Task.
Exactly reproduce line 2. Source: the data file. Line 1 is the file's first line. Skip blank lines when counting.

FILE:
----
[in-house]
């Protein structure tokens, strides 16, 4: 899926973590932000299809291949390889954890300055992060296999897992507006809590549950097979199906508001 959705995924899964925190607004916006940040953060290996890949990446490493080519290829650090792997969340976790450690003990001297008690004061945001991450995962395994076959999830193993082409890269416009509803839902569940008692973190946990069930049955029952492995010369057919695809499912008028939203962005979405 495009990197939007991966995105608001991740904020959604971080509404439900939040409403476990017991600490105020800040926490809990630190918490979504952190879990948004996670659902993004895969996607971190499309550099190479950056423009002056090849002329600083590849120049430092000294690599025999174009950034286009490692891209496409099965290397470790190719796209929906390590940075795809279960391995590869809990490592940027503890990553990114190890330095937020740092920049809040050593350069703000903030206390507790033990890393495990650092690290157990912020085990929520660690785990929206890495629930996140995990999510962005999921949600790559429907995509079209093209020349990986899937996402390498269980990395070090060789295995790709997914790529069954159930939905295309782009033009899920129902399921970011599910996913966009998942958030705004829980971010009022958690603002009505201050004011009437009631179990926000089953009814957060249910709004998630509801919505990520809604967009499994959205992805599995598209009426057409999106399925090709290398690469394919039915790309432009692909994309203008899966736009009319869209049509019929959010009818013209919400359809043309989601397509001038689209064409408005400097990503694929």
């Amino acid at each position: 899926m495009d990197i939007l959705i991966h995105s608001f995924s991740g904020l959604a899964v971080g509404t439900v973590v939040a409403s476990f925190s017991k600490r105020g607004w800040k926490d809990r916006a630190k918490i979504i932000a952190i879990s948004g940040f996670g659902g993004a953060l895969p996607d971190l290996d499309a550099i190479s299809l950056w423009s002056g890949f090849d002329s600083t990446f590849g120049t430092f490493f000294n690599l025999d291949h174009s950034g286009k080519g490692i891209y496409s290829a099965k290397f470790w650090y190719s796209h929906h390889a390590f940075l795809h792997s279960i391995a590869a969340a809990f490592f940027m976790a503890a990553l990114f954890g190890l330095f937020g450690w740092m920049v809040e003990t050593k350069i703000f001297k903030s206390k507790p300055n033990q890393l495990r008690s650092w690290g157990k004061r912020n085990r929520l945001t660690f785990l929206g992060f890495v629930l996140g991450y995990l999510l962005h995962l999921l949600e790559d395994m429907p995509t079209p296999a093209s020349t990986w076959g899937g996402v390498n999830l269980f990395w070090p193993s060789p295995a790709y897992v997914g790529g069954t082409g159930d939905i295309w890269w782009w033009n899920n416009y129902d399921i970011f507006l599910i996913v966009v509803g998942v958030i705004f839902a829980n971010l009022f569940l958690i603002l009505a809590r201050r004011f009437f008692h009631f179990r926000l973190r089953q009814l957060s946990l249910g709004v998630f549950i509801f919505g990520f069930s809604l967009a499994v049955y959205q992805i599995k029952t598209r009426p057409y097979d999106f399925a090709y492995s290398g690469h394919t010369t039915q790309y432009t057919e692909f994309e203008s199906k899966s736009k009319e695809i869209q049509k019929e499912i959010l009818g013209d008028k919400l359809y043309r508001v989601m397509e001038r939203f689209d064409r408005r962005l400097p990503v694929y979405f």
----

């Protein structure tokens, strides 16, 4: 899926973590932000299809291949390889954890300055992060296999897992507006809590549950097979199906508001 959705995924899964925190607004916006940040953060290996890949990446490493080519290829650090792997969340976790450690003990001297008690004061945001991450995962395994076959999830193993082409890269416009509803839902569940008692973190946990069930049955029952492995010369057919695809499912008028939203962005979405 495009990197939007991966995105608001991740904020959604971080509404439900939040409403476990017991600490105020800040926490809990630190918490979504952190879990948004996670659902993004895969996607971190499309550099190479950056423009002056090849002329600083590849120049430092000294690599025999174009950034286009490692891209496409099965290397470790190719796209929906390590940075795809279960391995590869809990490592940027503890990553990114190890330095937020740092920049809040050593350069703000903030206390507790033990890393495990650092690290157990912020085990929520660690785990929206890495629930996140995990999510962005999921949600790559429907995509079209093209020349990986899937996402390498269980990395070090060789295995790709997914790529069954159930939905295309782009033009899920129902399921970011599910996913966009998942958030705004829980971010009022958690603002009505201050004011009437009631179990926000089953009814957060249910709004998630509801919505990520809604967009499994959205992805599995598209009426057409999106399925090709290398690469394919039915790309432009692909994309203008899966736009009319869209049509019929959010009818013209919400359809043309989601397509001038689209064409408005400097990503694929």